What is esophagitis?
Esophagitis is any inflammation or irritation of the esophagus. The esophagus is the tube that sends food from your mouth to your stomach. Common causes include acid reflux, side effects of certain medications, and bacterial or viral infections. Reflux is when the stomach contents and acids back up into the esophagus.
This disorder can cause a variety of symptoms that include:
Untreated esophagitis can lead to ulcers, scarring, and severe narrowing of the esophagus, which can be a medical emergency.
Your treatment options and outlook depend on the cause of your condition. Most healthy people improve within two to four weeks with proper treatment. Recovery may take longer for people with a weakened immune system or infection.
Eosinophilic esophagitis is caused by too many eosinophils in the esophagus. This happened when your body overrespond to an allergen. In children, this can make eating difficult. According to the Boston Children’s Hospital, 1 in 10,000 children has this form of esophagitis. Common triggers include:
- tree nuts
Inhaled allergens, such as pollen, can also contribute to this form of esophagitis.
Reflux esophagitis is usually due to a condition known as gastroesophageal reflux disease (GERD). GERD occurs when stomach contents like acids, frequently back up into the esophagus. This causes chronic inflammation and irritation of the esophagus.
Drug-induced esophagitis can occur when you take certain medications without enough water. This causes medications to linger in the esophagus too long. These medications include:
- pain relievers
- potassium chloride
- bisphosphonates (drugs that prevent bone loss)
Infectious esophagitis is rare and can be due to bacteria, viruses, fungi, or parasites. You are at increased risk for this type of esophagitis if you have a weakened immune system due to disease or medications. This type is common in people with HIV or AIDS, cancer, and diabetes.
Symptoms of esophagitis include:
- difficulty swallowing (dysphagia)
- pain when you swallow (odynophagia)
- sore throat
- hoarse voice
- acid reflux
- chest pain (worse with eating)
- epigastric abdominal pain
- decrease in appetite
Very young children may have difficulty feeding. Contact your doctor if you or your child experience and the following symptoms and:
- shortness of breath or chest pain, especially if it does not occur while eating
- symptoms continue for more than a few days
- symptoms are severe enough to interfere with your ability to eat properly
- headache, muscle aches, or fever
Seek immediate medical attention if:
- You have chest pain lasting more than a few minutes, especially if you have a history of heart problems, elevated blood pressure, or diabetes.
- You think you may have food stuck in your esophagus.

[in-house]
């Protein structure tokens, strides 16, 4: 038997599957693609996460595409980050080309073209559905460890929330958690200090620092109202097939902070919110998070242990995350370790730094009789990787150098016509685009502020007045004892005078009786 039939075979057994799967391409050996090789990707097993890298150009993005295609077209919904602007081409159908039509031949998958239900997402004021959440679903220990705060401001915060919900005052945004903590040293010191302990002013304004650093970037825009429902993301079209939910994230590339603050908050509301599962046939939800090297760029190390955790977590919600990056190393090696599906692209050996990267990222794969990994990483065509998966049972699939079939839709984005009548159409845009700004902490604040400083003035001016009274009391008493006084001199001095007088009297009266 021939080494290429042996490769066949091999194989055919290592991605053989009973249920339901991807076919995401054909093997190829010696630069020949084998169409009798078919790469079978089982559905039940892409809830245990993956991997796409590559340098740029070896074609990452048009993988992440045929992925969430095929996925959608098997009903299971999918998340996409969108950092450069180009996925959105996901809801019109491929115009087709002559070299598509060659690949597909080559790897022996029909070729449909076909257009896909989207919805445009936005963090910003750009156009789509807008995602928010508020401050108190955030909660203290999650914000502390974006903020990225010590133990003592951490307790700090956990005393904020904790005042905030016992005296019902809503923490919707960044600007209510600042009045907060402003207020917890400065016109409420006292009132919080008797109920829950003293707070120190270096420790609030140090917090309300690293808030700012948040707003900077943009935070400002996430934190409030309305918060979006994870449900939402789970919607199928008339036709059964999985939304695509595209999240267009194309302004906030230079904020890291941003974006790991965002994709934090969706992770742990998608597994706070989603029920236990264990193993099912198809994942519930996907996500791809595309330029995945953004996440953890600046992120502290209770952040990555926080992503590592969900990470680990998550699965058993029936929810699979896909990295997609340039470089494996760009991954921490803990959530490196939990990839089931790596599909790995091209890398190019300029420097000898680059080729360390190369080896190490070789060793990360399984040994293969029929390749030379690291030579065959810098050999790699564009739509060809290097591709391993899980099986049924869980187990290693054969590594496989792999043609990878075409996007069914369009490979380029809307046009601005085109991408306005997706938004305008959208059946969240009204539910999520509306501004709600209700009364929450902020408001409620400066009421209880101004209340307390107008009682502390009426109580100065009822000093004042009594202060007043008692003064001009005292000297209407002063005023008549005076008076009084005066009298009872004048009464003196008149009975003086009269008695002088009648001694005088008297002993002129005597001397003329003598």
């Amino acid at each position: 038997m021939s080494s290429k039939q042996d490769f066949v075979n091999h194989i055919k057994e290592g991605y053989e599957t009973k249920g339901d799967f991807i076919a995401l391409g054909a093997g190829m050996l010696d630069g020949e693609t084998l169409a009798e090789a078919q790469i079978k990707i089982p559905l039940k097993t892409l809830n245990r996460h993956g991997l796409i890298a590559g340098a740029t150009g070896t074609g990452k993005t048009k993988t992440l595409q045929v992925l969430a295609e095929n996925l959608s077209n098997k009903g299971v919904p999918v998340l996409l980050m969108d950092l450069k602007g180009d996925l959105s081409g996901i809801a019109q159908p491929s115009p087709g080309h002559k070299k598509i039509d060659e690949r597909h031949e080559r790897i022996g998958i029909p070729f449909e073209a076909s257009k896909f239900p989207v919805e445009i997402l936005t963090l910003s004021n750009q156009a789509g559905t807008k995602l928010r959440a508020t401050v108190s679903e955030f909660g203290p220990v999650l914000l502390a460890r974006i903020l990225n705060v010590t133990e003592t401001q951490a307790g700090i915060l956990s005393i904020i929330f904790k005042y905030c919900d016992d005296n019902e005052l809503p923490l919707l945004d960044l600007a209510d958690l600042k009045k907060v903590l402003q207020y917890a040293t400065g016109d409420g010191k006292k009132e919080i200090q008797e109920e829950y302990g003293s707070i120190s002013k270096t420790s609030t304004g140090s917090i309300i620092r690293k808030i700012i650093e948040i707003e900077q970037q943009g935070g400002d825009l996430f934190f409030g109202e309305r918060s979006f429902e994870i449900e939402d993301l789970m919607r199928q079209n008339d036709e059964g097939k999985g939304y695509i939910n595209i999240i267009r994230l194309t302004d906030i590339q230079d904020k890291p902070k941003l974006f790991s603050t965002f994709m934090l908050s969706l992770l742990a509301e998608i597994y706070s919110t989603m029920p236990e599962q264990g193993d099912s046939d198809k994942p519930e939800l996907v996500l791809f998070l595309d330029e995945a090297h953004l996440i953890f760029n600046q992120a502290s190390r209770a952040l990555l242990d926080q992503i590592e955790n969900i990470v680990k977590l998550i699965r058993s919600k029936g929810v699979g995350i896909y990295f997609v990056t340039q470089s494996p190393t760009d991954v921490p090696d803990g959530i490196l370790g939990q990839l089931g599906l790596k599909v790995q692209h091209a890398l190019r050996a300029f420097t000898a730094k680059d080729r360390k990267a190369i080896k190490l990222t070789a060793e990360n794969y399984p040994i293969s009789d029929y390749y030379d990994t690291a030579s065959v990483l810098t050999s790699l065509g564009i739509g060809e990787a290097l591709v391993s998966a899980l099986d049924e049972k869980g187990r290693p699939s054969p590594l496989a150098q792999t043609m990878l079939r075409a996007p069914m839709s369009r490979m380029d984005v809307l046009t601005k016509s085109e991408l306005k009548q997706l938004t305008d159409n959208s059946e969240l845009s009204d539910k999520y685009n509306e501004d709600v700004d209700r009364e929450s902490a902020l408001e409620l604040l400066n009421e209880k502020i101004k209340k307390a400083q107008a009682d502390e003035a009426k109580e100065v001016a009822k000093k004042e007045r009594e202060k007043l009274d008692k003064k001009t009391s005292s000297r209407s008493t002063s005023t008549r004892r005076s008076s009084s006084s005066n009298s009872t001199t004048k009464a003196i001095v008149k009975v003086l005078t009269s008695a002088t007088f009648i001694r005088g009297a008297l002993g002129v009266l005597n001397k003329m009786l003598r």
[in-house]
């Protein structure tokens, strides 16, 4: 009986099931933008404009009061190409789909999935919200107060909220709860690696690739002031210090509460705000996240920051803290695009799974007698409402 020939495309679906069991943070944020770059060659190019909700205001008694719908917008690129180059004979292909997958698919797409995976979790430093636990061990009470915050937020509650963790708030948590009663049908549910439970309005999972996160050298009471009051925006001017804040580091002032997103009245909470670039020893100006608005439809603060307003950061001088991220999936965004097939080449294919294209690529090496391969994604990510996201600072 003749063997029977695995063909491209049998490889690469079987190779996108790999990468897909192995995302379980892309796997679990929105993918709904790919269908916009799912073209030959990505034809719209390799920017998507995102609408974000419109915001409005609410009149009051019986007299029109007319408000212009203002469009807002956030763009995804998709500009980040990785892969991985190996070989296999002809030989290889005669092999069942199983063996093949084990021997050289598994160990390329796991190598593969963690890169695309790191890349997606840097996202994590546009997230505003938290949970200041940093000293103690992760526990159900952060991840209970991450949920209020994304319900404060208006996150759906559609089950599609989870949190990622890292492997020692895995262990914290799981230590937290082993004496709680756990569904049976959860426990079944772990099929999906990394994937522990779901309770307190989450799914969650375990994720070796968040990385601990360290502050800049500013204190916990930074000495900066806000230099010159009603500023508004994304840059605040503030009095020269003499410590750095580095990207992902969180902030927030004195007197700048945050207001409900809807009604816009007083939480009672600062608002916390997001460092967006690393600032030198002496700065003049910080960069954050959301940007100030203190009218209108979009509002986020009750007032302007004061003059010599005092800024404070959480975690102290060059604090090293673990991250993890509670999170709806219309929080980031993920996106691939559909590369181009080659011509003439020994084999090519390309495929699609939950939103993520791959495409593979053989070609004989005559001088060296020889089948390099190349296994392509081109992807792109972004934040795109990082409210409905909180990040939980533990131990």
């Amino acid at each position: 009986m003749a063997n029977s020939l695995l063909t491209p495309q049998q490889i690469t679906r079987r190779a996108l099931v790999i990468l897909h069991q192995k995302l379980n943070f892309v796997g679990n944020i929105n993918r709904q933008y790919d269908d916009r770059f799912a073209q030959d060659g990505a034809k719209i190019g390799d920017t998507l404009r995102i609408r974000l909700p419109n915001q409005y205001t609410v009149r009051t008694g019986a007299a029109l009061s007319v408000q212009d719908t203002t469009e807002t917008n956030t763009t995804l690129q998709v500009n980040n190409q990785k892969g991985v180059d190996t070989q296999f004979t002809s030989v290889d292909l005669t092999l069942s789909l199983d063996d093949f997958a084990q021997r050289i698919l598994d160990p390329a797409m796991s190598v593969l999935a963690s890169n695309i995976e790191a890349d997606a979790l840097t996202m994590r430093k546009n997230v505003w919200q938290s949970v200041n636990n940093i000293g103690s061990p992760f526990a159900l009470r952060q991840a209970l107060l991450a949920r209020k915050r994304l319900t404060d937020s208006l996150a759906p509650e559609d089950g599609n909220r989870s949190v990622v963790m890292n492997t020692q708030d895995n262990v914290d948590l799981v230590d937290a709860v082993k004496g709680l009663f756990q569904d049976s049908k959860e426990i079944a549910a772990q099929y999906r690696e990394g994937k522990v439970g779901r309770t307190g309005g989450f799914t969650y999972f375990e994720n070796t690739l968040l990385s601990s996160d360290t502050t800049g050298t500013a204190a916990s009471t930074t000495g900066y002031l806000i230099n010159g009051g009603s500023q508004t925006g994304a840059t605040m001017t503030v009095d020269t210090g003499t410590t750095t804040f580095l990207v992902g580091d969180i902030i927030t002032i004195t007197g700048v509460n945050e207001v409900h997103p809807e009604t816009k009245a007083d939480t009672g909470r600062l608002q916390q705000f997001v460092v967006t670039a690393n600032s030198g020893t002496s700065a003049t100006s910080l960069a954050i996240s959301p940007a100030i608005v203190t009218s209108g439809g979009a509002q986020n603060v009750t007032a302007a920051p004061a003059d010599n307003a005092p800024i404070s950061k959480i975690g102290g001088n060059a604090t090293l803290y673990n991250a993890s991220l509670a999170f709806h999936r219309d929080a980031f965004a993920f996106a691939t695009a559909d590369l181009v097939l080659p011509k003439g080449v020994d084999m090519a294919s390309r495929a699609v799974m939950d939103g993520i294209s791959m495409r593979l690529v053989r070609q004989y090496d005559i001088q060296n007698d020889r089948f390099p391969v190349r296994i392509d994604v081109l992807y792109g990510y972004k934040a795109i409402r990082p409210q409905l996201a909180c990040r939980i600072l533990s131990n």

- You are unable to consume even small sips of water.
Risk factors for developing esophagitis include:
- weakened immune system due to HIV or AIDS, diabetes, leukemia, or lymphoma
- hiatal hernia (when the stomach pushes through the opening in the diaphragm between the esophagus and stomach)
- radiation therapy of the chest
- surgery in the chest area
- medications to prevent organ transplant rejection
- immunosuppressive medications used to treat autoimmune diseases
- aspirin and anti-inflammatory medications
- chronic vomiting
- alcohol and cigarette use
- a family history of allergies or esophagitis
Your chance of developing an infection of the esophagus is low if you have a healthy immune system.
Untreated esophagitis can lead to serious health complications related to the function and structure of the esophagus. Complications include:
- Barrett’s esophagus, damage to the lining of your esophagus, which can lead to a precancerous change in the tissue
- stricture, or narrowing, of the esophagus that can lead to obstruction and problems swallowing
- holes or ulcers in the esophagus (esophageal perforation)
Make an appointment to see your doctor if you have symptoms esophagitis. Be prepared to provide a full medical history, including any other diagnosed conditions. List all the prescription and over-the-counter medications you take.
Your doctor will likely perform a physical examination. They may also order diagnostic tests including:
- endoscopy with biopsies
- barium X-ray, also called an upper GI series
- allergy testing, which may include skin tests. Food elimination may be discussed after a diagnostic endoscopy.
Treatment depends on the cause of your symptoms. Medications may include:
- antiviral medications
- antifungal medications
- pain relievers
- oral steroids
- proton pump inhibitors (these medications block stomach acid production)
If food allergies cause your condition, you must identify trigger foods and eliminate them from your diet. The top 6 food allergens include:
- tree nuts
You can also ease your symptoms by avoiding spicy foods, acidic foods and drinks, and raw or hard foods. Take smaller bites and chew your food well. And ask your doctor for dietary guidelines. You should avoid tobacco and alcohol.
A procedure to dilate the esophagus may be necessary if the esophagus becomes too narrow and causes food to lodge.
If your symptoms are due to medication, you may need to drink more water, take a liquid version of the medication, or try a different medication. And you may need to refrain from lying down for 30 minutes after taking medication in pill form.
Chronic esophagitis can cause narrowing of the esophagus or tissue damage without treatment. Your chances of developing esophageal cancer are higher if the cells lining your esophagus have changed due to chronic acid exposure.
You can lower your risk of future bouts of esophagitis by avoiding identified triggers.
Your outlook depends on the cause and on your overall health. Most people improve with treatment. Healthy people often recover within three to five days, even without treatment. Recovery may take longer if you have a weakened immune system.